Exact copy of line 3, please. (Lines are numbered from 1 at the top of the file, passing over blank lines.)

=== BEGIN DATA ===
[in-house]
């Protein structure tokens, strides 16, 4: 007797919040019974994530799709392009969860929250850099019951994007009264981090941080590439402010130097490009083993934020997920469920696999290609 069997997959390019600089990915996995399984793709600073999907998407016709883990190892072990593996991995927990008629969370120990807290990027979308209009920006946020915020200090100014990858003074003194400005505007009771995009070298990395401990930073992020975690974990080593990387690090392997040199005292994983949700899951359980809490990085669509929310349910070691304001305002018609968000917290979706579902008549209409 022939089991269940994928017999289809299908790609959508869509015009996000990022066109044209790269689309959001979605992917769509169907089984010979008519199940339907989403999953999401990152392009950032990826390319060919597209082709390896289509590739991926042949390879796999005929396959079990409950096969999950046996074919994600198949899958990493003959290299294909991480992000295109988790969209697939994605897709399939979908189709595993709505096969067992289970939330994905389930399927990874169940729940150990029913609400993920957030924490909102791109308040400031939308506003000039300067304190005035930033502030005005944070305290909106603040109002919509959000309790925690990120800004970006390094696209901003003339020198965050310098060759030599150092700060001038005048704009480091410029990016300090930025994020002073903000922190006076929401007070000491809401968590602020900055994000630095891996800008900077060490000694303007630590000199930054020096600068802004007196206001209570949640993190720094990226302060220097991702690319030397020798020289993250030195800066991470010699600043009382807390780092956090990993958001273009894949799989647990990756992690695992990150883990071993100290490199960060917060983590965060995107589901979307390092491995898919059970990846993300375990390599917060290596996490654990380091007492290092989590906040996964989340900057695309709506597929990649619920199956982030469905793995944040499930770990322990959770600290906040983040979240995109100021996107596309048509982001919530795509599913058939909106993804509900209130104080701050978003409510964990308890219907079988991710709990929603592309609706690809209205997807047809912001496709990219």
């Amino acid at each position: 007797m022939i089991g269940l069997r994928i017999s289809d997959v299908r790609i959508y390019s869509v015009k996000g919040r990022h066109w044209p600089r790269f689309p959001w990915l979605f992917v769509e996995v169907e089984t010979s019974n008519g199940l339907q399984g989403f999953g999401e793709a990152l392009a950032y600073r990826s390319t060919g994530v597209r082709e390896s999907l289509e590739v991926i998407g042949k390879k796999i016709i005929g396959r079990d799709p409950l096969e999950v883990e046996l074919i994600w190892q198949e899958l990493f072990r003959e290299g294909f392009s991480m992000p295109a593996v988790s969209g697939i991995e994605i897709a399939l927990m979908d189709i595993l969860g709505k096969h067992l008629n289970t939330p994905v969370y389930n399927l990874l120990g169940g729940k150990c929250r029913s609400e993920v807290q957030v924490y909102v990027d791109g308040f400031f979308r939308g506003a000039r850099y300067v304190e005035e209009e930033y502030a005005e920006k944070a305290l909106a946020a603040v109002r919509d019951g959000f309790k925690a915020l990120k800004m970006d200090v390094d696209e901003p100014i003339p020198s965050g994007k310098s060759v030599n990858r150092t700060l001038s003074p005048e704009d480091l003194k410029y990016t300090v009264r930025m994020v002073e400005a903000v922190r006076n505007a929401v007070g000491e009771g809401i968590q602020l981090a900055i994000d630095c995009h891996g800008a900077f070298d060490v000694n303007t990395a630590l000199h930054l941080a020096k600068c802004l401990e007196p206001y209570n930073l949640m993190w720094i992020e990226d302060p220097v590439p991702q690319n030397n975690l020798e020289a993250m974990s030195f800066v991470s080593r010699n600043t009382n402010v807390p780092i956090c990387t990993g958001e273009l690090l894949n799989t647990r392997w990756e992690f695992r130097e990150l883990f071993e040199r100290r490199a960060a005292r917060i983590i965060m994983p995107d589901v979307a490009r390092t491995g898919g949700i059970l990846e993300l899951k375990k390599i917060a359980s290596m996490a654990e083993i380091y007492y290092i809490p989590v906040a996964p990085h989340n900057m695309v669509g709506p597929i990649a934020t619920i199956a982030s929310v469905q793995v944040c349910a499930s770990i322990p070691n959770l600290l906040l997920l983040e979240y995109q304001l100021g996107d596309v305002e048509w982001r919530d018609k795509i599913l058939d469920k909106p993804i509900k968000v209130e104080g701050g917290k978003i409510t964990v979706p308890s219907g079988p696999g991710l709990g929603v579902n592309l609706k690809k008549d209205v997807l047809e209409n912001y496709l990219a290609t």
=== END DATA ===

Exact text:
């Amino acid at each position: 007797m022939i089991g269940l069997r994928i017999s289809d997959v299908r790609i959508y390019s869509v015009k996000g919040r990022h066109w044209p600089r790269f689309p959001w990915l979605f992917v769509e996995v169907e089984t010979s019974n008519g199940l339907q399984g989403f999953g999401e793709a990152l392009a950032y600073r990826s390319t060919g994530v597209r082709e390896s999907l289509e590739v991926i998407g042949k390879k796999i016709i005929g396959r079990d799709p409950l096969e999950v883990e046996l074919i994600w190892q198949e899958l990493f072990r003959e290299g294909f392009s991480m992000p295109a593996v988790s969209g697939i991995e994605i897709a399939l927990m979908d189709i595993l969860g709505k096969h067992l008629n289970t939330p994905v969370y389930n399927l990874l120990g169940g729940k150990c929250r029913s609400e993920v807290q957030v924490y909102v990027d791109g308040f400031f979308r939308g506003a000039r850099y300067v304190e005035e209009e930033y502030a005005e920006k944070a305290l909106a946020a603040v109002r919509d019951g959000f309790k925690a915020l990120k800004m970006d200090v390094d696209e901003p100014i003339p020198s965050g994007k310098s060759v030599n990858r150092t700060l001038s003074p005048e704009d480091l003194k410029y990016t300090v009264r930025m994020v002073e400005a903000v922190r006076n505007a929401v007070g000491e009771g809401i968590q602020l981090a900055i994000d630095c995009h891996g800008a900077f070298d060490v000694n303007t990395a630590l000199h930054l941080a020096k600068c802004l401990e007196p206001y209570n930073l949640m993190w720094i992020e990226d302060p220097v590439p991702q690319n030397n975690l020798e020289a993250m974990s030195f800066v991470s080593r010699n600043t009382n402010v807390p780092i956090c990387t990993g958001e273009l690090l894949n799989t647990r392997w990756e992690f695992r130097e990150l883990f071993e040199r100290r490199a960060a005292r917060i983590i965060m994983p995107d589901v979307a490009r390092t491995g898919g949700i059970l990846e993300l899951k375990k390599i917060a359980s290596m996490a654990e083993i380091y007492y290092i809490p989590v906040a996964p990085h989340n900057m695309v669509g709506p597929i990649a934020t619920i199956a982030s929310v469905q793995v944040c349910a499930s770990i322990p070691n959770l600290l906040l997920l983040e979240y995109q304001l100021g996107d596309v305002e048509w982001r919530d018609k795509i599913l058939d469920k909106p993804i509900k968000v209130e104080g701050g917290k978003i409510t964990v979706p308890s219907g079988p696999g991710l709990g929603v579902n592309l609706k690809k008549d209205v997807l047809e209409n912001y496709l990219a290609t």